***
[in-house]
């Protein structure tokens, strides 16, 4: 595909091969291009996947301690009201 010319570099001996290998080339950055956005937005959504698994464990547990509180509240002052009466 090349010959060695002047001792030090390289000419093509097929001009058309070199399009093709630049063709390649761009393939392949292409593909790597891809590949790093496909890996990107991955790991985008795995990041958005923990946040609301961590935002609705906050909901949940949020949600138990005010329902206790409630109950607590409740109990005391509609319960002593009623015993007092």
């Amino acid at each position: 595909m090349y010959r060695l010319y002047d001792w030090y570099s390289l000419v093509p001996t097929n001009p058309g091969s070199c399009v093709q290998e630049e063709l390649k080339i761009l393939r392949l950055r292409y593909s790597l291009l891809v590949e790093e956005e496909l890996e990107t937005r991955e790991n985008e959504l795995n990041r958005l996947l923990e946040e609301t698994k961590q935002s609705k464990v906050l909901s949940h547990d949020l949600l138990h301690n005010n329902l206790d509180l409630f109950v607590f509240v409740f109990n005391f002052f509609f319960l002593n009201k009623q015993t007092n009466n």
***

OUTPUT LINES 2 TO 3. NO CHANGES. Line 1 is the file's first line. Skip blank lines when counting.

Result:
């Protein structure tokens, strides 16, 4: 595909091969291009996947301690009201 010319570099001996290998080339950055956005937005959504698994464990547990509180509240002052009466 090349010959060695002047001792030090390289000419093509097929001009058309070199399009093709630049063709390649761009393939392949292409593909790597891809590949790093496909890996990107991955790991985008795995990041958005923990946040609301961590935002609705906050909901949940949020949600138990005010329902206790409630109950607590409740109990005391509609319960002593009623015993007092």
């Amino acid at each position: 595909m090349y010959r060695l010319y002047d001792w030090y570099s390289l000419v093509p001996t097929n001009p058309g091969s070199c399009v093709q290998e630049e063709l390649k080339i761009l393939r392949l950055r292409y593909s790597l291009l891809v590949e790093e956005e496909l890996e990107t937005r991955e790991n985008e959504l795995n990041r958005l996947l923990e946040e609301t698994k961590q935002s609705k464990v906050l909901s949940h547990d949020l949600l138990h301690n005010n329902l206790d509180l409630f109950v607590f509240v409740f109990n005391f002052f509609f319960l002593n009201k009623q015993t007092n009466n």